You are normal but like most of us you lack self discipline and control of your thoughts and feelings, especially in the sexuality department.
I'm of the opinion that feelings shouldn't be suppressed. At the same time, they need to be under some control. The first step (which you are making) is to be aware that they exist and what they are.
Suppressing them (to my mind) means pushing them back to a place where we're not aware of them. The problem with that is we can't be in control of something we're unaware of in ourselves. These emotional forces may continue to drive or at least influence our actions but we don't see that.
What might be helpful is to realize that the feelings that you associate with men you find 'unavailable' (to you) are one thing, the obsession with them is another. The first you might not be able to control, at least not until you've fully explored where they come from. What is the fascination with, or attraction to, men who are emotionally unavailable to you? That is a deep psychological question and I'd be suspect of any 'too easy' answer. Still, it is one worth putting on the 'back burner' of your mind, letting it sort of 'cook' there so it becomes a question you ask yourself from time to time and see what 'answer' comes up. Likely this will change through time and experience (and, if you go there, therapy with a professional guide).
The obsessive tendency is the real immediate problem. Like you suggest, it can make you feel 'crazy', like your life, especially your feelings, are not under your control. This is true, they're not! We feel what we feel for whatever reason or no reason at all.
But obsessing about them is a choice. It doesn't seem that way when we're in the midst of it. One of my mottoes is, "Our lives are determined by what we pay attention to." Followed up with, "The quality of our lives is determined by the quality of our attention to them."
So the first step is to see and acknowledge this obsessive tendency and look at it. Pay attention to it, how it is motivating you to think or do certain things. If you're following me here, this 'paying attention to it' itself is a shift of attention. Now you're not looking at the other guy so much, you're looking at yourself, what is going on inside you.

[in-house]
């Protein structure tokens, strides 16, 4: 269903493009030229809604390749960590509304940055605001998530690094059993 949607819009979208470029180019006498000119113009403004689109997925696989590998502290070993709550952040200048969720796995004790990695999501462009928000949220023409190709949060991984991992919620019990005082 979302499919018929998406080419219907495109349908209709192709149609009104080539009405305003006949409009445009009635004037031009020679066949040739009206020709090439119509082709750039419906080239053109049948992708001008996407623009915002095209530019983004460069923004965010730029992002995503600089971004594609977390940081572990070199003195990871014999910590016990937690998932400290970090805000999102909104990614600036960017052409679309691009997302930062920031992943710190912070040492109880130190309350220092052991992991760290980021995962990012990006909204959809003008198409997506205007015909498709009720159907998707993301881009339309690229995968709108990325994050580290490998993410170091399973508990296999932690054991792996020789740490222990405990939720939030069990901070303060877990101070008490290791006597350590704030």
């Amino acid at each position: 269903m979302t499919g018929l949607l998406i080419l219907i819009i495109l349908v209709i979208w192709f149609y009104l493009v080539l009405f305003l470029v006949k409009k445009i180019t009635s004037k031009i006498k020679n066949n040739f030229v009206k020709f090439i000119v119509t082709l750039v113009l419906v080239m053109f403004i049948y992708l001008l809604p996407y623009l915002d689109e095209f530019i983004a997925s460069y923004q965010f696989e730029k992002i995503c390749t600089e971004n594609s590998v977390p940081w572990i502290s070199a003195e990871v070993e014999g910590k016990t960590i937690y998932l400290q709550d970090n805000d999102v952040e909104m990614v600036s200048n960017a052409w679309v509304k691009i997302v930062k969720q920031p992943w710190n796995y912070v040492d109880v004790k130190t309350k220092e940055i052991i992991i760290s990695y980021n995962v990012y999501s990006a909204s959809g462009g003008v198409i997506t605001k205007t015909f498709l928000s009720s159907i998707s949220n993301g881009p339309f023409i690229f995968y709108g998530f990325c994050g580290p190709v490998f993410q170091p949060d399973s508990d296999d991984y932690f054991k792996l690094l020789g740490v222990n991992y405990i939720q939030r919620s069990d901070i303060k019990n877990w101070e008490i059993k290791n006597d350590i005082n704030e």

This is where the possibility of choice comes in. Focusing your attention on your own feelings, seeing how obsessing about someone else is taking you away from your own life, your own awareness of yourself, is a key.
I'm not sure how it will work for you but when I find myself in a situation like this I ask myself, why am I doing this to myself? Why make myself miserable wanting something I can't have? It isn't easy but if I sort of 'stay with' those kinds of questions, focusing my attention on myself this way, I begin to think less about 'the other guy' and more about taking care of my own needs. I don't 'need' to 'obsess' over anyone (or any 'thing' for that matter). What I need is to see what my needs are, accept them, and see if it is possible to meet them.
It may not be possible right now! I may 'need' a lover but maybe I'm not really ready for that because I haven't first figured out how to meet my own needs without one. Thus, I displace or project my own emotional needs onto someone else, as if they can fix or fulfill them.
For sure having a lover can meet certain needs but we have to be very careful here. A healthy relationship isn't only about getting *our own* needs met; it is about meeting one another's needs. It is inclusive, not exclusive. It's about 'what can we do for one another' not 'what can you do for me'.
I don't know if my words here can help. But the way I see it, for the most part, my needs are my own and I need to meet as many of them as I can. To do that I need to pay attention to them, see what ones I can meet, feel the loss of those I can't (a kind of suffering I accept as inevitable to some extent). I also ask myself the question, can I 'be there' for anyone else? Can I be aware of his needs and help him meet them? If, for example, the 'need' is just for a sexual outlet then perhaps that is possible right here, right now. If it is for something deeper, something emotional, a sense of 'security' for example, there are going to be a lot more variables. How 'secure' do I feel in myself? If I'm feeling insecure, I can't very well be a 'rock' for someone else's insecurities. (Again, this is just an example.)
Anyway, the key to getting beyond obsession is to first be aware of it and give it some attention. It is an important, significant inner dynamic, worthy of our awareness. Beyond that it is just a matter of beginning to choose *where* we want to place our attention. If we're so caught up in focusing on someone else that we're loosing ourselves, well, that isn't healthy for us, is it? (It isn't healthy for them, either, btw.) So I say, "Ok, I'm obsessing, that isn't healthy, what else can I do?" I go for a walk. I look at things. I find my mind wandering back to the obsession. I say, woah, stop that, pay attention. Where are you? What are you doing? Stay here, be here now. Focus on what is right in front of you. What are you going to do next… etc.
This process takes time. I personally can't just 'shut it off'. BUT, with a bit of awareness and practice, eventually it becomes easier. The tight obsessive tangle of my thoughts and feelings begins to loosen so I can untie the knot. Finally, in time, I'm free.
Hope this helps.